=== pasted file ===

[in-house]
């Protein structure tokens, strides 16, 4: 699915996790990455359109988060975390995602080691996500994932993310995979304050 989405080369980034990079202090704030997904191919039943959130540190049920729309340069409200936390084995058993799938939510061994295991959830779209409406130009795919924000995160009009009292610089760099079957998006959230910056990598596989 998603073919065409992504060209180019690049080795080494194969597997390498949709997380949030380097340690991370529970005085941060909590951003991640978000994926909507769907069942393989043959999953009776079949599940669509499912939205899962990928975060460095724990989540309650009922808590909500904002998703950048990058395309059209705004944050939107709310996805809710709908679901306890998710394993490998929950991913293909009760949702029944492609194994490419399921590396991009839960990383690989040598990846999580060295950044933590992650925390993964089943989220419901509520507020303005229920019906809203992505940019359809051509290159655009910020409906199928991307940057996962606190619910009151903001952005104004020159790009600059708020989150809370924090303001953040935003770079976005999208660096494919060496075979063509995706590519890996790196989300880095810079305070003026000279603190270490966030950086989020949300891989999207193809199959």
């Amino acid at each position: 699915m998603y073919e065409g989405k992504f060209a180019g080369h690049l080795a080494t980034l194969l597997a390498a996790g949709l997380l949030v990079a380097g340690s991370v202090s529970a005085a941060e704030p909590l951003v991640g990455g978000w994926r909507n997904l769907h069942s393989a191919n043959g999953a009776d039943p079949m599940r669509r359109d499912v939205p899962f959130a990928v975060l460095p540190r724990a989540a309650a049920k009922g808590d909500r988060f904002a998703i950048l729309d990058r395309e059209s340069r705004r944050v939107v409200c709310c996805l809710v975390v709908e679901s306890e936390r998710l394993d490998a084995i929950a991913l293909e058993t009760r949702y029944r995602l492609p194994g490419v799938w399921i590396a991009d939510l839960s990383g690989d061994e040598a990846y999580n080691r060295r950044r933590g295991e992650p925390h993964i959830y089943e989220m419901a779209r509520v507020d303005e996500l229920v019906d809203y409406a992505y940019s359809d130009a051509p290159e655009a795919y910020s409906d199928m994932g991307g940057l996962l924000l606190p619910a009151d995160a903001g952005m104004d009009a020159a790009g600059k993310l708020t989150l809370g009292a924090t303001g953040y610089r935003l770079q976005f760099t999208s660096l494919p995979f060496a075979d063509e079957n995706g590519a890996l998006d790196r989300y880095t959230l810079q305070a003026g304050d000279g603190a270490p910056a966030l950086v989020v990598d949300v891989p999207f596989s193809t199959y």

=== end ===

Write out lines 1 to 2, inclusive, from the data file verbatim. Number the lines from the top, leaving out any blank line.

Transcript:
[in-house]
């Protein structure tokens, strides 16, 4: 699915996790990455359109988060975390995602080691996500994932993310995979304050 989405080369980034990079202090704030997904191919039943959130540190049920729309340069409200936390084995058993799938939510061994295991959830779209409406130009795919924000995160009009009292610089760099079957998006959230910056990598596989 998603073919065409992504060209180019690049080795080494194969597997390498949709997380949030380097340690991370529970005085941060909590951003991640978000994926909507769907069942393989043959999953009776079949599940669509499912939205899962990928975060460095724990989540309650009922808590909500904002998703950048990058395309059209705004944050939107709310996805809710709908679901306890998710394993490998929950991913293909009760949702029944492609194994490419399921590396991009839960990383690989040598990846999580060295950044933590992650925390993964089943989220419901509520507020303005229920019906809203992505940019359809051509290159655009910020409906199928991307940057996962606190619910009151903001952005104004020159790009600059708020989150809370924090303001953040935003770079976005999208660096494919060496075979063509995706590519890996790196989300880095810079305070003026000279603190270490966030950086989020949300891989999207193809199959």